Baby get to the point,
And quit the full play
We only read the headlines.
We only read the headlines anyways.
Lyrics from “We only read the headlines”
Here’s something you don’t read very often in this or any blog very often: The Star Tribune did something right today.
The Minneapolis-based daily newspaper’s front-page headline, “More for roads, less in your pocket” actually presented scanners a balanced portayal of both the cost and the benefit associated with a state proposal to increase the gas tax in order to fund transportation improvements.
“Yawn,” you say? Well, this kind of balance has not been in evidence in recent weeks, and it has impacted the debate. Strib headlines have only stressed the cost side of the proposal, which constitutes a big messaging win for opponents.
For instance, recent Strib headlines have been:
• “House-Senate conferees ok nickel gas tax increase”
• “In the end, gas tax increase may not have the votes”
• “Poll: Should Gov. Pawlenty veto the gas tax increase?”
• “Senate oks $1billion tax increase”
• “Roll call: How the Senate voted on the tax increase”
• “Poll: Would you support a gas tax increase”
In all of these headlines, there is no mention whatsoever of the service benefits that accompany the tax increase, such as less congestion, faster commutes, less pollution, increased economic productivity, fewer fatalities and more leisure time. As such, the headlines don’t constitute an error of commission, but presenting the costs without the benefits does constitute a significant error of omission.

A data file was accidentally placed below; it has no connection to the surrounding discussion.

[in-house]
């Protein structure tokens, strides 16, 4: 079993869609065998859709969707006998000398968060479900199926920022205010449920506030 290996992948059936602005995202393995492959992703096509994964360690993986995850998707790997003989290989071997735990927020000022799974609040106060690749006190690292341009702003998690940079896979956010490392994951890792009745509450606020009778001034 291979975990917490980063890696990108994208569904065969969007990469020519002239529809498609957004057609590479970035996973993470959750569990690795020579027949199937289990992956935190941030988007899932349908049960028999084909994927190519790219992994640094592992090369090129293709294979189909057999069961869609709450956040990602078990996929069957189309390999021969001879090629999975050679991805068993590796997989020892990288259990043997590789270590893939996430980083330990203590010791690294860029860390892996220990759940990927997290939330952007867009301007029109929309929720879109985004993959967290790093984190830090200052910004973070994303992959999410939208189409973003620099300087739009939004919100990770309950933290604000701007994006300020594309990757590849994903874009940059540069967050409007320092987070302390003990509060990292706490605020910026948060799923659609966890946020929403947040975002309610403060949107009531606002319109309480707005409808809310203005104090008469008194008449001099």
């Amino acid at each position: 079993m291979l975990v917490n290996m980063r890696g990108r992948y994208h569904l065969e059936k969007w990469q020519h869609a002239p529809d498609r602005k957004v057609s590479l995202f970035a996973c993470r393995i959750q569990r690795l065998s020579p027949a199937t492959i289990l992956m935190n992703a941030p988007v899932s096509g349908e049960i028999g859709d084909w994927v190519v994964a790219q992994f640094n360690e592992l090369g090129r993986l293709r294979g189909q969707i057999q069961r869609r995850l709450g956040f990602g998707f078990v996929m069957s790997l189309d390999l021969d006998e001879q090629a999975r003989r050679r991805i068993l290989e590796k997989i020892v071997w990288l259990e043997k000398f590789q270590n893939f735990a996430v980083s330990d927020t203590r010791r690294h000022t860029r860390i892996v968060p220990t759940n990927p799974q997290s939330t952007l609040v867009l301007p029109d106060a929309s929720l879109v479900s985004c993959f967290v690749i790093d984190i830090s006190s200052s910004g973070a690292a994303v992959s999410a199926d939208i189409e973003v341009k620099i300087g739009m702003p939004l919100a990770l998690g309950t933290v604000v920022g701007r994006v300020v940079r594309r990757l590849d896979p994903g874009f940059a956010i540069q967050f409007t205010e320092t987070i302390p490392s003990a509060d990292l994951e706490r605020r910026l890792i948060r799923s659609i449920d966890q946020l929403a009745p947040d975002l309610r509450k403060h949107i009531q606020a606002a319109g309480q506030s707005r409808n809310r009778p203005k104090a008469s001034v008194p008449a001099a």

Understand, I’m not talking conspiracy theory here. I know this is a bias that is probably driven by the headline writers’ preference for the brief, provocative and marketable, rather than an ideological preference. But it’s a bias with implications nonetheless.
From a PR perspective, this is actually a very big deal for two primary reasons. First, most readers read headlines rather than the whole article, and if scanners don’t get balance from the headline, they don’t get balance.
Second, surveys show that voters are easily manipulated on this issue. Here’s why: Voters are conservative in the abstract, but more liberal in the specific. For instance, when pollsters ask voters if they support “higher taxes” or “more government spending,” with no further elaboration, a majority will generally oppose. However at the same time, majorities will respond with more liberal response when asked whether they favor things such as “investing more in education,” “funding road improvement and expansion,” “dedicating funding to save our lakes and forests,” all of which, of course, constitutes “government spending.”
So when it comes to government services, polls show voters’ have muddled and inconsistent viewpoints, which makes them easily swayed by imbalanced portrayals. So, it really does matters that the news media balance the coverage of it’s fiscal stories, not just in the body of the story, but also in the headlines (or when it comes to TV news, in the all-important promotional ads, previews and teases).